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Indiana and Wyoming drop remote seller transaction threshold

Remote sellers can stop counting their Cowboy and Hoosier State sales. Indiana has retroactively eliminated its economic nexus transaction threshold as of January 1, 2024. Wyoming is eliminating its transaction threshold effective July 1, 2024. 

200-transactions threshold retroactively repealed in Indiana

Economic nexus took effect in Indiana on October 1, 2018, just a few months after the Supreme Court of the United States freed states to tax remote sales with its decision in South Dakota v. Wayfair, Inc. Like many other states, Indiana adopted roughly the same economic nexus thresholds as South Dakota: more than $100,000 in sales or 200 or more transactions in the state in the current or previous calendar year.

The 200-transactions threshold is eliminated, retroactively, effective January 1, 2024. Thus retail merchants that make 200 or more sales transactions into Indiana are no longer required to register for Indiana sales tax if they don’t meet the $100,000 sales threshold.

According to the fiscal note for Senate Bill 228, this change would reduce sales tax revenue “by an indeterminable but potentially significant amount beginning in the second half of FY 2024.” The number of affected sellers isn’t known at this time.

200-transactions threshold repealed in Wyoming as of July 1, 2024

Wyoming began enforcing economic nexus on February 1, 2019. Under the original law, out-of-state businesses with no physical presence in the state are required to register for sales tax once they meet either of the following thresholds:

  • More than $100,000 in gross revenue from the sale of tangible personal property, admissions, or services delivered into Wyoming in the current or immediately preceding calendar year, or
  • 200 or more separate transactions for delivery in Wyoming in the current or immediately preceding calendar year

Starting July 1, 2024, the 200-transactions threshold is repealed due to the enactment of House Bill 197. The Wyoming Department of Revenue anticipates “no fiscal impact from this provision,” according to the fiscal note, “as many remote sellers into Wyoming meet the requirement based on the $100,000 threshold rather than the 200 separate transactions.”

When can affected remote vendors stop collecting and remitting sales tax in Indiana and Wyoming?

Remote vendors whose sales into Indiana or Wyoming meet the 200-transactions threshold but fall beneath the $100,000 threshold must be keen to learn how soon they can stop collecting and remitting sales tax in these two states. 

Some states have trailing nexus laws that require a business to maintain their sales tax permit for a period after the business no longer has nexus with the state. Trailing nexus typically applies to businesses with a physical presence in the state but may also affect remote vendors. Indeed, some states require remote sellers to collect tax during the year following a year in which the business meets an economic nexus threshold, regardless of their sales volume in the state that following year.

It’s not always clear whether a state has a trailing nexus policy. However, as members of the Streamlined Sales and Use Tax Agreement, Indiana and Wyoming both provide relatively clear guidelines for “When is a remote seller who falls below a state’s economic nexus threshold allowed to stop collecting and remitting the tax.”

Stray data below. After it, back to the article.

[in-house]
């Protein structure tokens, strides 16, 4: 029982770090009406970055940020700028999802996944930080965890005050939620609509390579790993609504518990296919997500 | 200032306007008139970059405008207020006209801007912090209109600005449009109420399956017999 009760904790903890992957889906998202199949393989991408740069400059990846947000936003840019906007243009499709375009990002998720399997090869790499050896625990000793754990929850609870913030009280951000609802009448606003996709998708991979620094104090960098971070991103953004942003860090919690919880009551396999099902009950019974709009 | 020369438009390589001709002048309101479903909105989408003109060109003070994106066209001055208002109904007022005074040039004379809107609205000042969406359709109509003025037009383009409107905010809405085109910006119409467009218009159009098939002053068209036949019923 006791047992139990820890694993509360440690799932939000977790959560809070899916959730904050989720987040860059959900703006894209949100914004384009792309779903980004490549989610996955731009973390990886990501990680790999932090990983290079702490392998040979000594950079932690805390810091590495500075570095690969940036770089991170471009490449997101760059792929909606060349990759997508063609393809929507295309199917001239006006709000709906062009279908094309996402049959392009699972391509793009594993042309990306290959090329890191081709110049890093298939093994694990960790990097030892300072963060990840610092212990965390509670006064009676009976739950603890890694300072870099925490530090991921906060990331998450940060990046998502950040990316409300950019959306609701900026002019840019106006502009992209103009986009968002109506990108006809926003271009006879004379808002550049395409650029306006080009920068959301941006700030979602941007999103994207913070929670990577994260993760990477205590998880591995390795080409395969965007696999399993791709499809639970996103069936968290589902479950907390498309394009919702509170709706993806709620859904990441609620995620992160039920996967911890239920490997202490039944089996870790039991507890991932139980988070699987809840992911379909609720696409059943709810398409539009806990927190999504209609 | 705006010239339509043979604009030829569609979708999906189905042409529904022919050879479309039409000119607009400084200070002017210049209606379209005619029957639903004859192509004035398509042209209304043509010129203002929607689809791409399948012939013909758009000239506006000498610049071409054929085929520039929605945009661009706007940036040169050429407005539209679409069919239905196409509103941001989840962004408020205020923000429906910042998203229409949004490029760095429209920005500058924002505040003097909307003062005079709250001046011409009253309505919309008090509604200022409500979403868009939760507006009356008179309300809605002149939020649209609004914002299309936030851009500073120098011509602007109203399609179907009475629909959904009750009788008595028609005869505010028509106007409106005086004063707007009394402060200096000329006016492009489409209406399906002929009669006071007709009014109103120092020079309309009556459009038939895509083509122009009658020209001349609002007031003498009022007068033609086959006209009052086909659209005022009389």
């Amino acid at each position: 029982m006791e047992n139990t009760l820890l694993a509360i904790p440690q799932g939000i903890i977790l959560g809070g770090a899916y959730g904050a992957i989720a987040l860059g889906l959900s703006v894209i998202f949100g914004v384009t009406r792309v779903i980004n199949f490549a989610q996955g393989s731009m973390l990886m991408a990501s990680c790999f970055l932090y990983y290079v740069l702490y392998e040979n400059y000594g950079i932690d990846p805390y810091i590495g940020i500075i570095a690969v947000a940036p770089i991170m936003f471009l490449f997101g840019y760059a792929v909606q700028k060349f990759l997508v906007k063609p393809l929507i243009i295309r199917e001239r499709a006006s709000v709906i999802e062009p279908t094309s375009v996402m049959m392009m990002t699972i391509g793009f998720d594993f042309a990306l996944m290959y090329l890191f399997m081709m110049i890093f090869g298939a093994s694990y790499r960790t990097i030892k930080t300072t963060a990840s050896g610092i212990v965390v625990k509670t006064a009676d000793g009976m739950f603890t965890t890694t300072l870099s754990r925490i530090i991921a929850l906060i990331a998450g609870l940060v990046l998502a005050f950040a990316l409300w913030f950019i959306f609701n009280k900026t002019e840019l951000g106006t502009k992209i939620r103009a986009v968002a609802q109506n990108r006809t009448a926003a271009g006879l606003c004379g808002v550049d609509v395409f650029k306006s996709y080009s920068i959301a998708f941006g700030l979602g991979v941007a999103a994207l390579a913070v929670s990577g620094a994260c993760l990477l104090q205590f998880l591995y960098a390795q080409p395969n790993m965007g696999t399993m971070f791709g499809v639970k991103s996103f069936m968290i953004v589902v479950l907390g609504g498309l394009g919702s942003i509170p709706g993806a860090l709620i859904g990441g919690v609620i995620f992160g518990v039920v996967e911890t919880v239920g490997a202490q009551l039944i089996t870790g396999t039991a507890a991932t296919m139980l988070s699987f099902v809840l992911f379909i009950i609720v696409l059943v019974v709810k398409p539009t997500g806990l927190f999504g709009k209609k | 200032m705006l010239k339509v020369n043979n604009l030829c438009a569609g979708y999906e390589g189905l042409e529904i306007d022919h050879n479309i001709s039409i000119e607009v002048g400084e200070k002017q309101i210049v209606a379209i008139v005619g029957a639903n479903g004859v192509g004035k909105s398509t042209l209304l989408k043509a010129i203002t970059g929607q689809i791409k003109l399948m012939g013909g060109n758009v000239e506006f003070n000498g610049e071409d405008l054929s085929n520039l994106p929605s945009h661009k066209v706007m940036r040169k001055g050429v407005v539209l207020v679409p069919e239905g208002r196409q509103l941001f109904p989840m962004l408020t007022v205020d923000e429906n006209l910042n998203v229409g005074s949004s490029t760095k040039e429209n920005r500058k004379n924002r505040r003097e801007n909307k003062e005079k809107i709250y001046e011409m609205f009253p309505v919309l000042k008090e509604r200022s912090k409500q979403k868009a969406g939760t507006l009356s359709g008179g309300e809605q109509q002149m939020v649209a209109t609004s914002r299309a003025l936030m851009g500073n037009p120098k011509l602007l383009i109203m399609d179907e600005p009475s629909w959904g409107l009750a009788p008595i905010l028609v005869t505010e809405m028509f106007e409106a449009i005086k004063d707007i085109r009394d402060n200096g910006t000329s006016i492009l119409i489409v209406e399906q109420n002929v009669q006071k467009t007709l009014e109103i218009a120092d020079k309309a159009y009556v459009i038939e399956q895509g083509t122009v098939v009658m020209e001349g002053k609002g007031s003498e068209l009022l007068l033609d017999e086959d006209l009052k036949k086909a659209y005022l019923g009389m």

Indiana allows a remote seller to 1) cancel their sales tax registration, 2) change their status to inactive (non-filer), or 3) change their filing frequency to annual “any time after the measurement period ends.” For Indiana, the measurement period is the previous or current calendar year. (See the Streamlined Sales Tax Indiana Taxability Matrix for more details.)

Wyoming also allows a remote seller to cancel its sales tax license after the measurement period ends. Like Indiana, the measurement period for Wyoming is the previous or current calendar year. (See the Streamlined Sales Tax Wyoming Taxability Matrix for more details.)

Of course, economic nexus is just one way for a business to establish a sales tax obligation. Physical presence in a state, ties to in-state affiliates, and even referrals from in-state businesses can also trigger nexus. It’s a best practice to consult with a trusted tax advisor before acting in any way that could put your business at risk.

Have other states eliminated the 200-transactions threshold?

Indiana and Wyoming aren’t the first state to ditch the transaction threshold, and they likely won’t be the last. Ten other states have repealed their economic nexus transaction thresholds since the Wayfair decision. 

Utah lawmakers also considered repealing the state’s transaction threshold this year, but House Bill 17 failed to pass prior to the end of the regular 2024 legislative session. The Legislature will almost certainly try again. 

As of this writing, there’s a transaction threshold in effect in Alaska, Arkansas, Georgia, Hawaii, Illinois, Kentucky, Maryland, Michigan, Minnesota, Nebraska, Nevada, New Jersey, North Carolina, Ohio, Puerto Rico, Rhode Island, Utah, Vermont, Virginia, Washington, D.C., and West Virginia. Many of these are Streamlined Sales Tax (SST) states, and SST recommends eliminating economic nexus transaction thresholds, so it will probably only be a matter of time before this list becomes considerably shorter.

We’ll let you know if and when any of these states repeal their transaction threshold. In the meantime, check out our state-by-state guide to economic nexus laws to learn about the remote seller thresholds in each state. And if you’re not sure whether your business is registered for sales tax where required, our free economic nexus risk assessment can help.

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